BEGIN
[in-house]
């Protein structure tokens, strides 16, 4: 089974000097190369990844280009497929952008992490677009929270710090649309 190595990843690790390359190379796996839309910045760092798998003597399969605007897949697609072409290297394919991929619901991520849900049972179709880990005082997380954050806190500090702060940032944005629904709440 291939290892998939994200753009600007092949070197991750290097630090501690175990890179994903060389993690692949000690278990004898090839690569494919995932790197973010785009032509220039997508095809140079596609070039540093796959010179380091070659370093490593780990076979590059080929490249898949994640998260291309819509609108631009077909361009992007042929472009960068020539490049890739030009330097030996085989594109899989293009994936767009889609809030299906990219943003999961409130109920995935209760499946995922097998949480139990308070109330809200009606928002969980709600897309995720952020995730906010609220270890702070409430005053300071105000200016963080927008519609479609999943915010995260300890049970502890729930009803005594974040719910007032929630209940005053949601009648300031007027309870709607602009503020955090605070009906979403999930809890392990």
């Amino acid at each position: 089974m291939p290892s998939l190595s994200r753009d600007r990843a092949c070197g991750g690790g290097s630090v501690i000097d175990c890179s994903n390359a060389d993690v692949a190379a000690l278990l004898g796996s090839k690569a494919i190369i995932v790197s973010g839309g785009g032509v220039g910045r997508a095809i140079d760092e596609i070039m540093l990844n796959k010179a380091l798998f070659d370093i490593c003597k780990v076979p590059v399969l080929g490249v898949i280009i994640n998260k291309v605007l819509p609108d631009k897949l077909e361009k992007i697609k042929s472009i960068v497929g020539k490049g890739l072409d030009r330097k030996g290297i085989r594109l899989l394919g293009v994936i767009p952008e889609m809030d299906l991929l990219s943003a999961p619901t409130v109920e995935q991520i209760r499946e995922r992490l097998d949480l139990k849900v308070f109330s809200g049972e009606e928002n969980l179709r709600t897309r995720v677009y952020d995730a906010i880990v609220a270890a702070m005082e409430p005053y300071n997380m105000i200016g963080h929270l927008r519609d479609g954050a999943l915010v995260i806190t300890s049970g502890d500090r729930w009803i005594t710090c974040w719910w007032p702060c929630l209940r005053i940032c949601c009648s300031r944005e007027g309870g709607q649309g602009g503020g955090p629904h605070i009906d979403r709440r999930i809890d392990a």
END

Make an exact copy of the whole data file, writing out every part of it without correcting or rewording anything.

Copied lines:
[in-house]
């Protein structure tokens, strides 16, 4: 089974000097190369990844280009497929952008992490677009929270710090649309 190595990843690790390359190379796996839309910045760092798998003597399969605007897949697609072409290297394919991929619901991520849900049972179709880990005082997380954050806190500090702060940032944005629904709440 291939290892998939994200753009600007092949070197991750290097630090501690175990890179994903060389993690692949000690278990004898090839690569494919995932790197973010785009032509220039997508095809140079596609070039540093796959010179380091070659370093490593780990076979590059080929490249898949994640998260291309819509609108631009077909361009992007042929472009960068020539490049890739030009330097030996085989594109899989293009994936767009889609809030299906990219943003999961409130109920995935209760499946995922097998949480139990308070109330809200009606928002969980709600897309995720952020995730906010609220270890702070409430005053300071105000200016963080927008519609479609999943915010995260300890049970502890729930009803005594974040719910007032929630209940005053949601009648300031007027309870709607602009503020955090605070009906979403999930809890392990």
């Amino acid at each position: 089974m291939p290892s998939l190595s994200r753009d600007r990843a092949c070197g991750g690790g290097s630090v501690i000097d175990c890179s994903n390359a060389d993690v692949a190379a000690l278990l004898g796996s090839k690569a494919i190369i995932v790197s973010g839309g785009g032509v220039g910045r997508a095809i140079d760092e596609i070039m540093l990844n796959k010179a380091l798998f070659d370093i490593c003597k780990v076979p590059v399969l080929g490249v898949i280009i994640n998260k291309v605007l819509p609108d631009k897949l077909e361009k992007i697609k042929s472009i960068v497929g020539k490049g890739l072409d030009r330097k030996g290297i085989r594109l899989l394919g293009v994936i767009p952008e889609m809030d299906l991929l990219s943003a999961p619901t409130v109920e995935q991520i209760r499946e995922r992490l097998d949480l139990k849900v308070f109330s809200g049972e009606e928002n969980l179709r709600t897309r995720v677009y952020d995730a906010i880990v609220a270890a702070m005082e409430p005053y300071n997380m105000i200016g963080h929270l927008r519609d479609g954050a999943l915010v995260i806190t300890s049970g502890d500090r729930w009803i005594t710090c974040w719910w007032p702060c929630l209940r005053i940032c949601c009648s300031r944005e007027g309870g709607q649309g602009g503020g955090p629904h605070i009906d979403r709440r999930i809890d392990a």